Since the SSN is unique, it is used as a database key whenever information about an individual needs to be aggregated. Since the SSN is obscure, supposedly known only to the individual, the government, and businesses the individual has done business with, it is also used as a password or as a secondary form of identification.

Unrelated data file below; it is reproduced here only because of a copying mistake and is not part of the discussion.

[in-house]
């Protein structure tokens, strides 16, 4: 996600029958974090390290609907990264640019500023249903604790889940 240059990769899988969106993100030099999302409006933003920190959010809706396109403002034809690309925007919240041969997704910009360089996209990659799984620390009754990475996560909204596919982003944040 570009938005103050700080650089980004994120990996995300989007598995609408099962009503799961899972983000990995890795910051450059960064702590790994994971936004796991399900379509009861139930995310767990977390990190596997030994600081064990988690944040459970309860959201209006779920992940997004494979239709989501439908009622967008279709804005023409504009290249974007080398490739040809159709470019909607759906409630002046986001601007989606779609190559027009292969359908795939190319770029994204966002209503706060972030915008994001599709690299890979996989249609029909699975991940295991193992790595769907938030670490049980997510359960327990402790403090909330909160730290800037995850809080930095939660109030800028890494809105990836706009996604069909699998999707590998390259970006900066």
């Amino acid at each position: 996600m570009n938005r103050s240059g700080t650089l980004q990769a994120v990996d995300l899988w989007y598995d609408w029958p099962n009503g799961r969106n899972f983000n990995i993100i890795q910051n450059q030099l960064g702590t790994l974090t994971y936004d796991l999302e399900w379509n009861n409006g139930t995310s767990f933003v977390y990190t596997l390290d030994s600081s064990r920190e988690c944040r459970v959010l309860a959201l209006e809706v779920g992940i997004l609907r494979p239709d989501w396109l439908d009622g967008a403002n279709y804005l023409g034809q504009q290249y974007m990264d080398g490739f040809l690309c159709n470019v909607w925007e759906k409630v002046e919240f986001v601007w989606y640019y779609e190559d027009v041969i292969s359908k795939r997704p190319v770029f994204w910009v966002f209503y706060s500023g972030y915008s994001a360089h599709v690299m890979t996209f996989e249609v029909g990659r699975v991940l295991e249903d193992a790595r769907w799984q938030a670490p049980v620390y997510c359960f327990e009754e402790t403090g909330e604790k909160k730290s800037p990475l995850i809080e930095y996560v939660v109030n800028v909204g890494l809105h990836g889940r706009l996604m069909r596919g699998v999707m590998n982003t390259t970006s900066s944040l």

Unfortunately, as it turns out, businesses are the weak link in this system. State and local governments who have a SSN on file will routinely hand it out to anyone who appears to be a reputable business. Businesses will sell your personal information, including SSN, to anyone who is willing to pay enough, even if you have signed a contract to the contrary. You can sue, but then what? How can you prove damages? How do you prevent further downstream dissemination? Once your SSN is copied beyond your sphere of trust, you can very well assume that it is in the wrong hands, and obtaining a new SSN involves convincing the SSA that you have suffered enough stalking and/or identity theft to justify a new SSN, convincing the three credit bureaus to give you a clean slate, and convincing those that the thief has defrauded that you are in fact not the thief. The SSN and your usual personal information (name, address, phone number) is all that is necessary for an unscrupulous individual to order a credit report from the credit bureaus, and using the information there as a kit he can impersonate and defraud you.